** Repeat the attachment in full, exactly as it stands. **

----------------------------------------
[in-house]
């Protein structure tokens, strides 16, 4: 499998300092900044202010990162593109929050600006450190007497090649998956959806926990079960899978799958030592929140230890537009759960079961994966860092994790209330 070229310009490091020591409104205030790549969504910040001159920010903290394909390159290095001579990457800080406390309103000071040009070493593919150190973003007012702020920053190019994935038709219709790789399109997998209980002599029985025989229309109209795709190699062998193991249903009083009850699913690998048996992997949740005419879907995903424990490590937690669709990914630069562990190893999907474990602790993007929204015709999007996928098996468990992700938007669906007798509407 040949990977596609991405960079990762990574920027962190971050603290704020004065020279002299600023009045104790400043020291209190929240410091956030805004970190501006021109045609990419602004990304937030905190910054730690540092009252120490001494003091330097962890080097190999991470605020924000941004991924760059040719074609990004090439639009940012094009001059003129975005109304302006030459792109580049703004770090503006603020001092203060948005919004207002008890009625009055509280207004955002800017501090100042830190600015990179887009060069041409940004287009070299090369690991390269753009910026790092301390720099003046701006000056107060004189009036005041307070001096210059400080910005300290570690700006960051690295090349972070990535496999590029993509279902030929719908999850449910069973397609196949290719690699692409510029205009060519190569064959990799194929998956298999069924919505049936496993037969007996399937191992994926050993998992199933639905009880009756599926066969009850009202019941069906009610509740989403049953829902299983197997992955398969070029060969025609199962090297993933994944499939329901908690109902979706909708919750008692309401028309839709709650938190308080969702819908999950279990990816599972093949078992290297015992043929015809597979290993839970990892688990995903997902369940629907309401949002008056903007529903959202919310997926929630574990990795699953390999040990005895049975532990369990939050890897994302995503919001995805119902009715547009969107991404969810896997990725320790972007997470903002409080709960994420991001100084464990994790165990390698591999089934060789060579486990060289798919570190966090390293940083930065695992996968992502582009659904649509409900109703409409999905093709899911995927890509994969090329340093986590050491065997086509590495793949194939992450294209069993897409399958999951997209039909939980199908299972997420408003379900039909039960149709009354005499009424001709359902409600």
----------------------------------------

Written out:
[in-house]
């Protein structure tokens, strides 16, 4: 499998300092900044202010990162593109929050600006450190007497090649998956959806926990079960899978799958030592929140230890537009759960079961994966860092994790209330 070229310009490091020591409104205030790549969504910040001159920010903290394909390159290095001579990457800080406390309103000071040009070493593919150190973003007012702020920053190019994935038709219709790789399109997998209980002599029985025989229309109209795709190699062998193991249903009083009850699913690998048996992997949740005419879907995903424990490590937690669709990914630069562990190893999907474990602790993007929204015709999007996928098996468990992700938007669906007798509407 040949990977596609991405960079990762990574920027962190971050603290704020004065020279002299600023009045104790400043020291209190929240410091956030805004970190501006021109045609990419602004990304937030905190910054730690540092009252120490001494003091330097962890080097190999991470605020924000941004991924760059040719074609990004090439639009940012094009001059003129975005109304302006030459792109580049703004770090503006603020001092203060948005919004207002008890009625009055509280207004955002800017501090100042830190600015990179887009060069041409940004287009070299090369690991390269753009910026790092301390720099003046701006000056107060004189009036005041307070001096210059400080910005300290570690700006960051690295090349972070990535496999590029993509279902030929719908999850449910069973397609196949290719690699692409510029205009060519190569064959990799194929998956298999069924919505049936496993037969007996399937191992994926050993998992199933639905009880009756599926066969009850009202019941069906009610509740989403049953829902299983197997992955398969070029060969025609199962090297993933994944499939329901908690109902979706909708919750008692309401028309839709709650938190308080969702819908999950279990990816599972093949078992290297015992043929015809597979290993839970990892688990995903997902369940629907309401949002008056903007529903959202919310997926929630574990990795699953390999040990005895049975532990369990939050890897994302995503919001995805119902009715547009969107991404969810896997990725320790972007997470903002409080709960994420991001100084464990994790165990390698591999089934060789060579486990060289798919570190966090390293940083930065695992996968992502582009659904649509409900109703409409999905093709899911995927890509994969090329340093986590050491065997086509590495793949194939992450294209069993897409399958999951997209039909939980199908299972997420408003379900039909039960149709009354005499009424001709359902409600």